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I want to run a mixed effect model to test the effect of temperature and SLA on Herbivory. In my case, the random factor is plot since my samples are nested within this grouping factor. Each plot has a certain temperature, thus, for each random factor level, one temperature value exists (see boxplot). My question is if this is a general issue. I am quite new to mixed effects and lme4 but I was thinking that singularity might be a problem since my variation (of at least one variable) within the random factor levels is zero. It somehow appears to me that I am using the "same" variable twice.

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plot <- rep(c("BO1", "BO2", "BO3", "CA1", "CA2", "CA3", "SF1", "SF2", "SF3"), 5)
temperature <- rep(rnorm(9, 20), 5)
SLA <- rnorm(45, 150)
herbivory <- rnorm(45, 50)

test <- as.data.frame(cbind(plot,temperature,SLA,herbivory))
test$SLA <- as.numeric(as.character(test$SLA))
test$temperature <- as.numeric(as.character(test$temperature))
test$herbivory <- as.numeric(as.character(test$herbivory))

boxplot(test$temperature ~ test$plot)

library("lme4")
summary(lmer(herbivory ~ SLA + temperature + (1 | plot), data = test))
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    $\begingroup$ Welcome to the site. What exactly is your question? Questions about code are off topic here, but it's not clear to me whether you are asking about code or statistics. $\endgroup$
    – Peter Flom
    Commented Mar 23, 2020 at 12:37

1 Answer 1

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Welcome to the site, Marcel. I believe your question is about whether the temperature variable, which does not vary within plots, can be examined in a mixed effects model. The answer is yes! This is one of the powerful aspects of mixed effects models - the ability to look at predictors that are measured at the occasion or individual unit level (e.g., SLA) as well as predictors measured at the group level (e.g., temperature).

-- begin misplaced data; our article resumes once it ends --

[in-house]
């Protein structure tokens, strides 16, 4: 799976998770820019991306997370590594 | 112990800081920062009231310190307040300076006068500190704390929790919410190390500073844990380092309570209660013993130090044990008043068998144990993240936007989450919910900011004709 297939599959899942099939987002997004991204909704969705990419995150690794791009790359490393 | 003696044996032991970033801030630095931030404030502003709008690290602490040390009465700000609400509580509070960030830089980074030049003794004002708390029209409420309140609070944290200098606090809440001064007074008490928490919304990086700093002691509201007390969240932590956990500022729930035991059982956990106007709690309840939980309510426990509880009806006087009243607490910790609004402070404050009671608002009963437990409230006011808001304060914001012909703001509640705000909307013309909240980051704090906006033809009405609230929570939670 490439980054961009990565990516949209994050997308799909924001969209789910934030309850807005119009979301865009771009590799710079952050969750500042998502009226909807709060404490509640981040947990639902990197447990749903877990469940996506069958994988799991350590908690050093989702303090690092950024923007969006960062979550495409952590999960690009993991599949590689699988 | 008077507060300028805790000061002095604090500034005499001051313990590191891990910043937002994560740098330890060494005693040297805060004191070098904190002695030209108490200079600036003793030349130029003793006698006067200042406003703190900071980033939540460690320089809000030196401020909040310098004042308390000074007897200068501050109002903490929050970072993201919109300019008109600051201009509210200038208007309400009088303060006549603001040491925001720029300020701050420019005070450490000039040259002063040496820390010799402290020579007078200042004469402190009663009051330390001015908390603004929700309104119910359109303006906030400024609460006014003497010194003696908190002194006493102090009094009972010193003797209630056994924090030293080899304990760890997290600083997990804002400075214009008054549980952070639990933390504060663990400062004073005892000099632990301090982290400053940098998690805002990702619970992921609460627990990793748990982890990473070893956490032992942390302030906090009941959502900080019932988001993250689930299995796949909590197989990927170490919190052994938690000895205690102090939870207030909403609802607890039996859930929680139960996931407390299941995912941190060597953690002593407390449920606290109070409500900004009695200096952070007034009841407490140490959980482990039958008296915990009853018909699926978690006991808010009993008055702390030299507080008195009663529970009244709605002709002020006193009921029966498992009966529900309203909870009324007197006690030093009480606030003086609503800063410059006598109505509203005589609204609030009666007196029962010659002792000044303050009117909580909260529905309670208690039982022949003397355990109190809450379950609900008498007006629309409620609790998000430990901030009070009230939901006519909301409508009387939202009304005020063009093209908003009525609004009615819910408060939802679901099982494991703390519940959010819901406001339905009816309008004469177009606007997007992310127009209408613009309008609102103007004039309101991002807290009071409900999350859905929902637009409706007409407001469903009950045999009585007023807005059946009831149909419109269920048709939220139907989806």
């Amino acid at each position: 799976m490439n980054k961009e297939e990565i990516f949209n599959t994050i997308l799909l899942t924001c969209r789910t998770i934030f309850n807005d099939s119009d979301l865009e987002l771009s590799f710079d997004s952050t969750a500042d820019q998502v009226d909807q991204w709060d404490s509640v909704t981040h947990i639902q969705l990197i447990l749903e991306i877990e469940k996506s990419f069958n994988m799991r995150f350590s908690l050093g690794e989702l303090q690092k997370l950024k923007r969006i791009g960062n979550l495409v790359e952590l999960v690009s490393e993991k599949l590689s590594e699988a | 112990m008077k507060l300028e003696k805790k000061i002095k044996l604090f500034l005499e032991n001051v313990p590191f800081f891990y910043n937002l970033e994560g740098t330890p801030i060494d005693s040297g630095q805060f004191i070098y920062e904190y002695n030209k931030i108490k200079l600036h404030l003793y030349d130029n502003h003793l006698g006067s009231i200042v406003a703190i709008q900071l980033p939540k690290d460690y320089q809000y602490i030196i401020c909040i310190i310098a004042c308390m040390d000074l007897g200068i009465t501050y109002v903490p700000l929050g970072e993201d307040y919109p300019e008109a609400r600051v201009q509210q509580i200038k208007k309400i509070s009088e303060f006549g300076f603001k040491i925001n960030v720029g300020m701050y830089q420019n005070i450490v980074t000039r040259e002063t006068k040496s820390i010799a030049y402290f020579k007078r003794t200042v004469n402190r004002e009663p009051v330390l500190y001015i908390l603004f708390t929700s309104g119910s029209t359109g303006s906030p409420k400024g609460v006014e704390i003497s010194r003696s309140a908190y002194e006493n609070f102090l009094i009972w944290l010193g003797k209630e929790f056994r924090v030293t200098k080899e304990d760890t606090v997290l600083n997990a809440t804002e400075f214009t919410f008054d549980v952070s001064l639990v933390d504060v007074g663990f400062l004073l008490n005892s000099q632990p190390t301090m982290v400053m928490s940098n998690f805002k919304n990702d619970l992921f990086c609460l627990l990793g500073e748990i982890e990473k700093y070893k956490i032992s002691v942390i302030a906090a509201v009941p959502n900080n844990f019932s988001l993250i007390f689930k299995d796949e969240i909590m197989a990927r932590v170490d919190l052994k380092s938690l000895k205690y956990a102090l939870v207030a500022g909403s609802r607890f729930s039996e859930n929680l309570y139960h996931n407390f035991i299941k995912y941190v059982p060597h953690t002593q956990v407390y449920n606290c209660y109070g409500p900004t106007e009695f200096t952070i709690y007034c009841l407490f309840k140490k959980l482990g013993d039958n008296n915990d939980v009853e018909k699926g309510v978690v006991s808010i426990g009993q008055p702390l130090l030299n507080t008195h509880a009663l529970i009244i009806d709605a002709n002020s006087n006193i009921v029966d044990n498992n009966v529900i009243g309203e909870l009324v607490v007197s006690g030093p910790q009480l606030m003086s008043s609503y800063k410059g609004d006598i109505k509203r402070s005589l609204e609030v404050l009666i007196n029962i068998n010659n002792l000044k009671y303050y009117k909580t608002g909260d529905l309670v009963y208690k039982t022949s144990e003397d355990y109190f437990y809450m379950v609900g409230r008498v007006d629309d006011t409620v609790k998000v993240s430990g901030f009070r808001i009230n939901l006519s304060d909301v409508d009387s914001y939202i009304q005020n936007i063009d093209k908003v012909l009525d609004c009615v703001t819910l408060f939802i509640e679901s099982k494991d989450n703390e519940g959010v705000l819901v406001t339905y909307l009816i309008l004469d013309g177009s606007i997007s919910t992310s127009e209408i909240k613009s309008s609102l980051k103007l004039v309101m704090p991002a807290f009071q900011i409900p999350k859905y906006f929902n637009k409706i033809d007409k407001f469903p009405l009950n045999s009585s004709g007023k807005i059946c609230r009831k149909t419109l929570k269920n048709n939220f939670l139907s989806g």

The mixed effects model separates the variance in the outcome, herbivory, into within-plot and between-plot components. Predictors that vary at the plot level can only explain between-plot variance. Predictors that vary within-plots can explain both within- and between-plot variance because such predictors' average level might vary across plots. For example, if you were to take the SLA average for each plot, you will likely find plot-to-plot variation in the means. So SLA can explain both within- and between-plot variance in herbivory.

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